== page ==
In compliance with Oregon Gov. Kate Brown’s Executive Order 20-12, Stay Home, Save Lives, until further notice, Oregon State University faculty, staff and students are required to stay within their place of residence, with few exceptions.

 

During this time, OSU remains open as permitted by the governor’s Executive Order 20-09, and will continue to provide for remote instruction and continuity of research, service and operations.  However, on-site access to OSU campuses and facilities will be greatly limited.

 

The keep learning web site has many resources for students, and the OSU Service Desk is your first stop if you need help with your personal devices or you need questions answered about Zoom, Canvas or other technologies.

 

For students who live on campus in Corvallis and Bend, OSU will provide spaces to support learning, housing and dining needs.  Additionally, both OSU campuses will maintain modified mail and parcel shipping services, technology support, as well as building and campus security.

 

On the Corvallis campus, the following student services are provided to support critical learning activities:

  • Residence halls, student family housing and dining centers.
  • Memorial Union for use of internet.
  • Milne Computing Center for use of computers and access to internet.

On the Bend campus, the following student services are provided: 

  • Tykeson Hall for access to internet services.
  • Obsidian Hall for food service.
  • The residence hall.

All in-person services are provided in accordance with appropriate social distancing requirements, which may include physical spacing between individuals, limited hours and services by appointment only. Please check online for the most current information for a service office.

 

It is critically important that all members of the OSU community practice social distancing. The university has implemented a Social Distancing Policy. On-campus or engaging in OSU activities, OSU community members are expected to comply with this policy until further notice.  Specifically, OSU students are expected to maintain a distance of 6 feet between individuals to the greatest extent possible and be in compliance with requirements outlined in Gov. Kate Brown’s Executive Orders 20-09 and 20-12.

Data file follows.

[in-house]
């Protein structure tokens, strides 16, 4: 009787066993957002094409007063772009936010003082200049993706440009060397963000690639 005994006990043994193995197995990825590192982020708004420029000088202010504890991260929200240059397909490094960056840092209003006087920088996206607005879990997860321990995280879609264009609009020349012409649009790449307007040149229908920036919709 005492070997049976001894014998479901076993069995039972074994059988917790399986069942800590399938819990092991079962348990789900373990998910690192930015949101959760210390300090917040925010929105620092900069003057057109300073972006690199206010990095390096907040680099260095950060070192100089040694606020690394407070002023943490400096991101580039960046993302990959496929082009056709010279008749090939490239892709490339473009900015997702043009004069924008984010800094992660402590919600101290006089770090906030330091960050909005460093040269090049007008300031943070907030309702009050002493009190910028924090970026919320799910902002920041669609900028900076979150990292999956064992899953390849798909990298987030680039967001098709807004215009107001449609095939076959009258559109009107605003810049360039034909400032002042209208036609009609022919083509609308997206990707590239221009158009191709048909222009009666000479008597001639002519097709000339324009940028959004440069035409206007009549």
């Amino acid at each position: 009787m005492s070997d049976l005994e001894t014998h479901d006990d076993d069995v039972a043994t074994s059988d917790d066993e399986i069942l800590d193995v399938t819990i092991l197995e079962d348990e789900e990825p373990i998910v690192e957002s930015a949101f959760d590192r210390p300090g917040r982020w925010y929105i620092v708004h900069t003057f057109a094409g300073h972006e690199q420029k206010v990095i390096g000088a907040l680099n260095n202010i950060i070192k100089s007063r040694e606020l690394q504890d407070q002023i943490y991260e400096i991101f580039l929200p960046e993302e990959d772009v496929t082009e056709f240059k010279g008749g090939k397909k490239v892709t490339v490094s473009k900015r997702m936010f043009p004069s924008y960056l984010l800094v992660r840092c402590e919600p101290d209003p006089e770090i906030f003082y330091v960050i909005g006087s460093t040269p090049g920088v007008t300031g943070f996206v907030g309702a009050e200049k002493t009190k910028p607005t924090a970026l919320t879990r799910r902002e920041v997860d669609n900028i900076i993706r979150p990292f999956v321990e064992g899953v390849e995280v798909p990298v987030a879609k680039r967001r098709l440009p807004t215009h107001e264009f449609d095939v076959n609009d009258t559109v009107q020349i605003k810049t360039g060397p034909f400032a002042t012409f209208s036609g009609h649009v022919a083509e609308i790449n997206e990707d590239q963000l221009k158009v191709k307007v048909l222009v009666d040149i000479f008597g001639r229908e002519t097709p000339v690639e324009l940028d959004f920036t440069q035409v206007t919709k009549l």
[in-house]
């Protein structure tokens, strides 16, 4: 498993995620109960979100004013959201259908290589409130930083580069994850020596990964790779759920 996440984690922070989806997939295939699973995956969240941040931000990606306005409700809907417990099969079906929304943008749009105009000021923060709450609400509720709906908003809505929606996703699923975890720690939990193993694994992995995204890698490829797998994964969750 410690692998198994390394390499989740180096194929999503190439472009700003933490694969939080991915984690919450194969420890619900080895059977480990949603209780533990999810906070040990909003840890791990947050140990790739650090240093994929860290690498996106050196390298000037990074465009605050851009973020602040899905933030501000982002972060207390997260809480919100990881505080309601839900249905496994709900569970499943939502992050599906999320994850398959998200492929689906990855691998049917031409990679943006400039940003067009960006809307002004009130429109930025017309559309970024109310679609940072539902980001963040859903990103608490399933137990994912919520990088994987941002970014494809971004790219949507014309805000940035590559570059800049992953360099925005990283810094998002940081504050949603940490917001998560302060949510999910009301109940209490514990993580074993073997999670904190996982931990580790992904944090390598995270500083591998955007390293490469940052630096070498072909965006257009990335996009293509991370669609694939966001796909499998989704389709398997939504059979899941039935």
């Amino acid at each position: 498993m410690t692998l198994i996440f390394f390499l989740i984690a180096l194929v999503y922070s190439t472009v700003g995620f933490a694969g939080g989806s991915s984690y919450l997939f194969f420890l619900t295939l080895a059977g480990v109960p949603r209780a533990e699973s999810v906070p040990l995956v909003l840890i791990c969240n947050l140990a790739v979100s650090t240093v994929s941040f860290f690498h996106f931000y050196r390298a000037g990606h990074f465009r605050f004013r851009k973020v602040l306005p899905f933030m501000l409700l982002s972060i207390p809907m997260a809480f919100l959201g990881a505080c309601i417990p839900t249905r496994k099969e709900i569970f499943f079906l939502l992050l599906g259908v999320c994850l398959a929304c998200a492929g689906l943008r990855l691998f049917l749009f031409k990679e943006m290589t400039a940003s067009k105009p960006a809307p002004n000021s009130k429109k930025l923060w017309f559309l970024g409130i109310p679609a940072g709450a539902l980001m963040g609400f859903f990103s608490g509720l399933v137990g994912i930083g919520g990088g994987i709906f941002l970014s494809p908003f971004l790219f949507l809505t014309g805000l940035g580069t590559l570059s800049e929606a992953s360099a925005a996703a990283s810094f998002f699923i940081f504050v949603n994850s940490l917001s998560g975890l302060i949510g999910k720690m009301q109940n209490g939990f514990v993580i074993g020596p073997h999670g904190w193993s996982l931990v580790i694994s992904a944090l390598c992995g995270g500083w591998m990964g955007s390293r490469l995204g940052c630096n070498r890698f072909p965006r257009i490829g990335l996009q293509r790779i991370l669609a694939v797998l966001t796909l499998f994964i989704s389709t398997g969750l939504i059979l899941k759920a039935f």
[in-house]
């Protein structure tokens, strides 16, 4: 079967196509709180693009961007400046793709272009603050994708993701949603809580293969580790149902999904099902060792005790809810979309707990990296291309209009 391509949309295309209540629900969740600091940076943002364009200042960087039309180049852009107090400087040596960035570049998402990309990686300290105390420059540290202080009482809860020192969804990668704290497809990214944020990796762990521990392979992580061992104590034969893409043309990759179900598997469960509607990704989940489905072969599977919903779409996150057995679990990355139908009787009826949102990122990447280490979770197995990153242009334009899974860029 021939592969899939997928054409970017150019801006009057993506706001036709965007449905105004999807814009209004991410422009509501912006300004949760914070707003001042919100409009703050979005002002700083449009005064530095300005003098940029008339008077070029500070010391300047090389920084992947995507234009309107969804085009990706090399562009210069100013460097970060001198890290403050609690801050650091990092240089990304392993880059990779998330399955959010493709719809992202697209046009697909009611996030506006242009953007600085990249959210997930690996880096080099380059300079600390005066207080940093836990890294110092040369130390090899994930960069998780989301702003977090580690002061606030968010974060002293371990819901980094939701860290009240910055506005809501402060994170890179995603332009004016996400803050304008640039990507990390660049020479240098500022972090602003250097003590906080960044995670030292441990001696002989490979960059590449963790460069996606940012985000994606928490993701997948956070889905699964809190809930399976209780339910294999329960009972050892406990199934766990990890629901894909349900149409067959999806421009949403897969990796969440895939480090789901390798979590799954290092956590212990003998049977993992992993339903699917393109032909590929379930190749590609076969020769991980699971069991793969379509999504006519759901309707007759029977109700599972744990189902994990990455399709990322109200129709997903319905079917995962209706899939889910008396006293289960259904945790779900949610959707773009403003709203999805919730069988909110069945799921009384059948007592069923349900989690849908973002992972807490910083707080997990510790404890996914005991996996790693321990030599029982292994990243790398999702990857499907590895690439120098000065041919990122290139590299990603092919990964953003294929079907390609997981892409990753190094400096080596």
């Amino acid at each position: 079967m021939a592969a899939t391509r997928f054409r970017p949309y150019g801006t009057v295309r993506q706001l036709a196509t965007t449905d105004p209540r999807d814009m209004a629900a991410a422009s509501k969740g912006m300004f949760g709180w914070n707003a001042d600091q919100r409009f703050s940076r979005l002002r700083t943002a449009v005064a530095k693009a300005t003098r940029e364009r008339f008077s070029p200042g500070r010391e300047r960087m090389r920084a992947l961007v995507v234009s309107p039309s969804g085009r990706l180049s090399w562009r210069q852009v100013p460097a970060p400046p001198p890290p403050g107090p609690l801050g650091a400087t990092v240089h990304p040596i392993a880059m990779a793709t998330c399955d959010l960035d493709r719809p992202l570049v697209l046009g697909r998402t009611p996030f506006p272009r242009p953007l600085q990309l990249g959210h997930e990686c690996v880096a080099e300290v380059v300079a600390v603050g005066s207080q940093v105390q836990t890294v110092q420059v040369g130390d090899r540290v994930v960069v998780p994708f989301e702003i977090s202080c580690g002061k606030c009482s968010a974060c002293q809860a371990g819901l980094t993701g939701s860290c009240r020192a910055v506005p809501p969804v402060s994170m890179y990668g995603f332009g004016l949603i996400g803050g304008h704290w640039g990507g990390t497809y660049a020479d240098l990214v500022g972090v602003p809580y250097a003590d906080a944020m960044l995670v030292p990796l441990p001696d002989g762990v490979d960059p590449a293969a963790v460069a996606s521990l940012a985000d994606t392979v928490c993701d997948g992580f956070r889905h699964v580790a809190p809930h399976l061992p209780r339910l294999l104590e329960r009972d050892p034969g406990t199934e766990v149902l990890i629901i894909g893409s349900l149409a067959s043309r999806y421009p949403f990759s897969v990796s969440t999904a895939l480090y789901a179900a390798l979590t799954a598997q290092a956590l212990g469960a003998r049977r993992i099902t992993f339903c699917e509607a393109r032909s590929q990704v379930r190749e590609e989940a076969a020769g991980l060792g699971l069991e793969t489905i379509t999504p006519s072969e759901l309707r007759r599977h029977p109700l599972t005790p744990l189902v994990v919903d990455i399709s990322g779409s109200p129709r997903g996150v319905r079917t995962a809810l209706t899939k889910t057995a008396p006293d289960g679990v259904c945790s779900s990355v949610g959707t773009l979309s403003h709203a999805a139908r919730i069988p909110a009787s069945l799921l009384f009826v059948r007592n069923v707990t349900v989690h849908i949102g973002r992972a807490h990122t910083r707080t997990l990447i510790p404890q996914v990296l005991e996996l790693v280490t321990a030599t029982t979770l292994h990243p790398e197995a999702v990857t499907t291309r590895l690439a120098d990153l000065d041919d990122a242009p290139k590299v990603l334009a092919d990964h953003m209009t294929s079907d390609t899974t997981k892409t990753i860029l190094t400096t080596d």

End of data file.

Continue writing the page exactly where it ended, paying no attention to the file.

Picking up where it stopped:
We know that this remains a challenging time for all. Thank you for your patience, flexibility and resilience as we all do our part to reduce the risk and spread of COVID-19.

 

Sincerely,

 

 

Dan Larson

OSU Social Distancing Officer

OSU Coronavirus Coordinator

Vice Provost for Student Affairs

Dear students,

 

We hope you are well and enjoying your spring break while adjusting to disruptions resulting from the COVID-19 outbreak. In anticipation of the need for continued precautions through spring term, we request your feedback on several alternatives regarding OSU-Cascades’ 2020 Commencement.

 

Oregon State University is deeply proud of you and every graduate. Commencement has long been one of our most important opportunities to celebrate student accomplishments. Indeed, the university has never failed to hold commencement. At this time, it appears likely that prohibitions on holding events with more than 25 people will continue into June. Unfortunately, it is clear we will be unable to hold our traditional commencement ceremonies in Corvallis and Bend.

 

In response, we are considering alternative ways to acknowledge our graduates and celebrate with them, while also ensuring OSU community members, family members and guests remain safe.

 

We welcome your feedback regarding three options for the 2020 OSU-Cascades Commencement:

 

1. A video-recorded ceremony held in June that would be digitally streamed for viewing. While details would have to be worked out, this option could include a commencement platform party and speaker, acknowledgement of awards, and reading of graduates’ names. Graduates, family members, friends and faculty would be able to watch the ceremony online.

2. A full commencement ceremony scheduled to be held on a later date, possibly in the fall 2020;

3. Cancellation without holding a 2020 Commencement ceremony.

 

We have set up the following survey link to provide for your feedback. The survey will be open for responses through Friday, April 3rd.

  

Sincerely,

 

Edward J. Ray, President

Becky Johnson, Vice President OSU-Cascades